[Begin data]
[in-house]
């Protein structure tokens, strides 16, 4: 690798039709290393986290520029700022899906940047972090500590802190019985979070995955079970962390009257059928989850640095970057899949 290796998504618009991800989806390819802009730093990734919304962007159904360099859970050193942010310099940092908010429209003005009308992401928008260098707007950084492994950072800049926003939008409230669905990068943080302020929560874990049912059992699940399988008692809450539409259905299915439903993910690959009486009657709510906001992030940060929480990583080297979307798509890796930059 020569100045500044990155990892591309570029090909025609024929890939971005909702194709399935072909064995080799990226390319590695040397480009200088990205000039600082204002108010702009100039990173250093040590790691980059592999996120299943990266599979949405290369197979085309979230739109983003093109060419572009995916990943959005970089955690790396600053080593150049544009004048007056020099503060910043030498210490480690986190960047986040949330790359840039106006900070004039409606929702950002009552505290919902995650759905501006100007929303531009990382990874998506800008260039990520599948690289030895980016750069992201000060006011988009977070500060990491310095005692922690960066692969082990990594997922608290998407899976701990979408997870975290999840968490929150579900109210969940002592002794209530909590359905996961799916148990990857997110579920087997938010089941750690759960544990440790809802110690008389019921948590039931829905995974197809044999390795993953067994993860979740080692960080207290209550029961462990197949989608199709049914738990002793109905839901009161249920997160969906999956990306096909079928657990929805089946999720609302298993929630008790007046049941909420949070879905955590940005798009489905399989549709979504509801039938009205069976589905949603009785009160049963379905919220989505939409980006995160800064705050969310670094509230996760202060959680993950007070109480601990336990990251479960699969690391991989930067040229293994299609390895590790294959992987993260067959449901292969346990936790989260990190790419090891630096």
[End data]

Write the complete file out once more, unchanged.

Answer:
[in-house]
């Protein structure tokens, strides 16, 4: 690798039709290393986290520029700022899906940047972090500590802190019985979070995955079970962390009257059928989850640095970057899949 290796998504618009991800989806390819802009730093990734919304962007159904360099859970050193942010310099940092908010429209003005009308992401928008260098707007950084492994950072800049926003939008409230669905990068943080302020929560874990049912059992699940399988008692809450539409259905299915439903993910690959009486009657709510906001992030940060929480990583080297979307798509890796930059 020569100045500044990155990892591309570029090909025609024929890939971005909702194709399935072909064995080799990226390319590695040397480009200088990205000039600082204002108010702009100039990173250093040590790691980059592999996120299943990266599979949405290369197979085309979230739109983003093109060419572009995916990943959005970089955690790396600053080593150049544009004048007056020099503060910043030498210490480690986190960047986040949330790359840039106006900070004039409606929702950002009552505290919902995650759905501006100007929303531009990382990874998506800008260039990520599948690289030895980016750069992201000060006011988009977070500060990491310095005692922690960066692969082990990594997922608290998407899976701990979408997870975290999840968490929150579900109210969940002592002794209530909590359905996961799916148990990857997110579920087997938010089941750690759960544990440790809802110690008389019921948590039931829905995974197809044999390795993953067994993860979740080692960080207290209550029961462990197949989608199709049914738990002793109905839901009161249920997160969906999956990306096909079928657990929805089946999720609302298993929630008790007046049941909420949070879905955590940005798009489905399989549709979504509801039938009205069976589905949603009785009160049963379905919220989505939409980006995160800064705050969310670094509230996760202060959680993950007070109480601990336990990251479960699969690391991989930067040229293994299609390895590790294959992987993260067959449901292969346990936790989260990190790419090891630096």